I am a senior veterinary clinician and interdisciplinary health researcher. I was awarded a clinical fellowship by the Wellcome Trust in 2014 for Doctoral research which demonstrated the significance of contemporary veterinary decision making to increasing understanding of human health and medicine.
In 2017 I joined the Wellcome Trust collaborative award The Animal Research Nexus as a clinical postdoctoral researcher where I have played a key role as the only clinician within a team of 14 humanities and social science researchers exploring changing constitutions of animal research from across 5 UK Universities.
I have published key papers relating to both empirical and normative aspects of my research on donation, consent, ethical decision making and the regulation of animal research. I have presented my work nationally and internationally to multiple academic and professional audiences, engaged the public with my research findings via YouTube, radio interviews and Blog posts, and influenced professional policy and practice through the provision of expert opinion and the design of practical ethical decision making tools.
As Wellcome Trust Senior Research Fellow at the Science & Technology Studies Unit (SATSU), University of York, I am currently developing the scope and impact of my pioneering interspecies and interdisciplinary doctoral research approach towards critical questions surrounding clinical end of life care for both humans and animals.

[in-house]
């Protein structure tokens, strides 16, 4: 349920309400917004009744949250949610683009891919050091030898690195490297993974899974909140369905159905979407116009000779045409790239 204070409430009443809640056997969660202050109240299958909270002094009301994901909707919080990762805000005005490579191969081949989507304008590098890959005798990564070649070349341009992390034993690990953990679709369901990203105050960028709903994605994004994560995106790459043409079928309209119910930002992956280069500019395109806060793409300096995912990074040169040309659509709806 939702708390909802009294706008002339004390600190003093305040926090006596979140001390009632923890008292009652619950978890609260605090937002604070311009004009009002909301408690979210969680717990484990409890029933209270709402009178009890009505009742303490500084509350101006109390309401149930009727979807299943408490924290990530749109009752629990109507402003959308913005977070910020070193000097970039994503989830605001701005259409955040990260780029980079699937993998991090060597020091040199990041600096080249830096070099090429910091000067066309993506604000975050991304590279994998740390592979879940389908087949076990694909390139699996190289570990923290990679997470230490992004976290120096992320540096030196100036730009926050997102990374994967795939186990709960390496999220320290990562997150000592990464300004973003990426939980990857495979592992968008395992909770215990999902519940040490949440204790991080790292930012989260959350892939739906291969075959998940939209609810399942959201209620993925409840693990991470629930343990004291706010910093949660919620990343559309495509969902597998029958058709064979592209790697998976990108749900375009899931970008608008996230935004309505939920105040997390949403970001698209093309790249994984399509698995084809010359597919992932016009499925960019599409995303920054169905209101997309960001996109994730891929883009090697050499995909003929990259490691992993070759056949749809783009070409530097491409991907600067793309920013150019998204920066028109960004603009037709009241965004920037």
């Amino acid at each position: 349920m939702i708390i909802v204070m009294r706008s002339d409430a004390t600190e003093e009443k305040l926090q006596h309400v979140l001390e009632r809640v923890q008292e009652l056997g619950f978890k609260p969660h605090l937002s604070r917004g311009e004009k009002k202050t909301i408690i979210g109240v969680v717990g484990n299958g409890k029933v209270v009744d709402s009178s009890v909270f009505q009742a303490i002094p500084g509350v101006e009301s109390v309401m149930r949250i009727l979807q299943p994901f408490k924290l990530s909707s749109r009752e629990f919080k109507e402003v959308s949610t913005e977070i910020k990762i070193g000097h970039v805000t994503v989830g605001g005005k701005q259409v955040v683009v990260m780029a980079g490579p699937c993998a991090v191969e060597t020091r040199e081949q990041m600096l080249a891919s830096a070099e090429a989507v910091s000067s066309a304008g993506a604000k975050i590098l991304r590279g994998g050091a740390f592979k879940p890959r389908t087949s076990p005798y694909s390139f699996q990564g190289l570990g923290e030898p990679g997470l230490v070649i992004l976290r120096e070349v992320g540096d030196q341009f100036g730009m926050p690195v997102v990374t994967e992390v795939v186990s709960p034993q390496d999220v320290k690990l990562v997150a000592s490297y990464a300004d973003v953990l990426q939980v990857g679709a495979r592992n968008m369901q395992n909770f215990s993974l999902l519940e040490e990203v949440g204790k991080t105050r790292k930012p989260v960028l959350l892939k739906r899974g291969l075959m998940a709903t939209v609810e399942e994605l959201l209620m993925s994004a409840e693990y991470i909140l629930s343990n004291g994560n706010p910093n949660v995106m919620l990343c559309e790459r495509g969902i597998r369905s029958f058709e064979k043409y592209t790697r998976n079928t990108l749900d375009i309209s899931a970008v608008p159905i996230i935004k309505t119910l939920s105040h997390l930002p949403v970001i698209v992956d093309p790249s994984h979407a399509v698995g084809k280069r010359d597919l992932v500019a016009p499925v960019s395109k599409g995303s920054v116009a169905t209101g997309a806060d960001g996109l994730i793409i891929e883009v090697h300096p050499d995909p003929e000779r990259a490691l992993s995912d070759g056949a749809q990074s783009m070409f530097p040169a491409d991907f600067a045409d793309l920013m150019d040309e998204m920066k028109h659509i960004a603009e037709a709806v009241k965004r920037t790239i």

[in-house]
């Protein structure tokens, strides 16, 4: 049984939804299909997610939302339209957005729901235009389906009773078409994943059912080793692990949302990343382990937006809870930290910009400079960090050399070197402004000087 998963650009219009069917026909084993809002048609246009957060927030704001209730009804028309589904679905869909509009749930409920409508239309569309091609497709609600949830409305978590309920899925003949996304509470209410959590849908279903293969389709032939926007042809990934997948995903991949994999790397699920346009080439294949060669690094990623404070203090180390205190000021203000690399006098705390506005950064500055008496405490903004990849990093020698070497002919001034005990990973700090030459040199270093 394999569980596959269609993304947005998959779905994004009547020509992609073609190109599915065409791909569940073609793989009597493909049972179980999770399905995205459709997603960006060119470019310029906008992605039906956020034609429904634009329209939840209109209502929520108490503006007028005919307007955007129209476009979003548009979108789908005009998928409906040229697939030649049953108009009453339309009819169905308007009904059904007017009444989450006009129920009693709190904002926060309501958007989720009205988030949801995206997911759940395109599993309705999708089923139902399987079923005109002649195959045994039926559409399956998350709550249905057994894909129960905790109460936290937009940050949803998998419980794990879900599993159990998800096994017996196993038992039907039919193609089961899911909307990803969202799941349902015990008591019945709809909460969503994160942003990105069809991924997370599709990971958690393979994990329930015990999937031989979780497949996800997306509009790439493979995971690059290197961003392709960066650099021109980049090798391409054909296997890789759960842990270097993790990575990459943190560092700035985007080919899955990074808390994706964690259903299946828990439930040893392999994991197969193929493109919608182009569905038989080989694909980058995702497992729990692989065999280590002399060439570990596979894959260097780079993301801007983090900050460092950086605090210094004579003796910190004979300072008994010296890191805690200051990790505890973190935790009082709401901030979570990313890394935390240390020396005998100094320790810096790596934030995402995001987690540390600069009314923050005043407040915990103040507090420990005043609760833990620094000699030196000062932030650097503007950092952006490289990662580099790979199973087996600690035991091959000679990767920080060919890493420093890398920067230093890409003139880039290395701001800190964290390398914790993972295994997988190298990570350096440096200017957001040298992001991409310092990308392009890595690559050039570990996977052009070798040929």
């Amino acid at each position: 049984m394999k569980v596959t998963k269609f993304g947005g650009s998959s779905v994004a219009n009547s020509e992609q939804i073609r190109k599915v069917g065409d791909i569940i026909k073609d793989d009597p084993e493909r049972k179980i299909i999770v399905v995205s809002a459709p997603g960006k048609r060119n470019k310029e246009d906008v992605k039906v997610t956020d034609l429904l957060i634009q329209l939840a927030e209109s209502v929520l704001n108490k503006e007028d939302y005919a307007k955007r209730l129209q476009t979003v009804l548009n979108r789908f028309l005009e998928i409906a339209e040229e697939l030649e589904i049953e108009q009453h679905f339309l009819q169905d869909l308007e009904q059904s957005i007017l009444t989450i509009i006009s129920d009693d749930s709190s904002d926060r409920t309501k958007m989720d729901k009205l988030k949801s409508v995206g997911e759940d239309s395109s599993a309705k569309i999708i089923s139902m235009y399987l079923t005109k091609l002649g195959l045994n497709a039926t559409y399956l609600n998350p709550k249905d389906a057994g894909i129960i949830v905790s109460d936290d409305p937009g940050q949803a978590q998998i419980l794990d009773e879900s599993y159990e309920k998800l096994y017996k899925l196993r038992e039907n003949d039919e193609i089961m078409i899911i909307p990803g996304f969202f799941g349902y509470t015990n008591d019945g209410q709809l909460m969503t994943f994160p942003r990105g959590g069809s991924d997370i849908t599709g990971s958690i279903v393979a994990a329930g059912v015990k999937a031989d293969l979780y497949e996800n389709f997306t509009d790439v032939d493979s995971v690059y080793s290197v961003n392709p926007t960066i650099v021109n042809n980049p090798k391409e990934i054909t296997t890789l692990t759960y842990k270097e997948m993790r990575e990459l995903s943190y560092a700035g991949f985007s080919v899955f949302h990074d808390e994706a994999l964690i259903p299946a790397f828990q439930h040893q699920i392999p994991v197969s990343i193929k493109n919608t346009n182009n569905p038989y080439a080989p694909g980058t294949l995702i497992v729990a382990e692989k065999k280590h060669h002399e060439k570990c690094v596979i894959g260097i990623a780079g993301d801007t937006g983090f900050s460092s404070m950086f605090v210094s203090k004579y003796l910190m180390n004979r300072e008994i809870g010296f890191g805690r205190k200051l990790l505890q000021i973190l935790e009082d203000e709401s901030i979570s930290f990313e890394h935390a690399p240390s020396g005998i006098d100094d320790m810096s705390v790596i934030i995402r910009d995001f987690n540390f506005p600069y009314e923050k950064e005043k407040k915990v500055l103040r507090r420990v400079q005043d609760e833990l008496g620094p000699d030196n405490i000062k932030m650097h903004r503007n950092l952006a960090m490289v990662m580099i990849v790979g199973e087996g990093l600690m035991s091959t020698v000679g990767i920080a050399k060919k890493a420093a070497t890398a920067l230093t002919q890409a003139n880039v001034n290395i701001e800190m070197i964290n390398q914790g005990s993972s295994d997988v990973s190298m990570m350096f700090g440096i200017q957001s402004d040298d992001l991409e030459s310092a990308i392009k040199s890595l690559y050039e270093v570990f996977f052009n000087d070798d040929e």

Conversations from the clinic; bringing together medical and veterinary healthcare professionals to share their experiences of animals & humans becoming ‘entangled’ during end of life care
Joanna Latimer is Professor of Sociology, Science & Technology & Director of the Science & Technology Studies Unit (SATSU), University of York, UK.
Having studied English Lit. as an undergraduate, I then trained and worked as a nurse, and won a fellowship to do a PhD about older people, diagnosis, and care in acute medicine at Edinburgh University.
Joining Keele as Senior Research Fellow in Nursing in 1994, I moved to being Research Officer in the Keele Centre for Social Gerontology and honorary research fellow in Sociology in 1996. I then took up a lectureship in Sociology at Cardiff in 1999, progressing to chair in 2009.
My research focuses on the cultural, social and existential effects and affects for illness and disability, and of how science, medicine and healthcare are done. In addition I have researched and theorized human-non-human animal relations. I work ethnographically, examining everyday processes of inclusion and exclusion.
Making contributions at the leading edge of social theory, I have written extensively about affect, care, ageing, animals, dementia, older people, dwelling, the politics of imagination, body-world relations, and class. I have published many articles and books, including The Conduct of Care (2000), (Un)knowing Bodies (2009), The Gene, The Clinic and The Family (2013), awarded the 2014 FSHI annual book prize, and Intimate Entanglements (2019 with Dani López Gómez).
Currently I am writing up my study of ageing and biology as a new book for Routledge, Naturecultures at The Limits to Life: Ageing, Biology and Society, as well as co-editing a special issue on contemporary developments in Alzheimer’s research (with Richard Milne & Shirlene Badger) for New Genetics & Society.
A new form of transdisciplinary end of life care research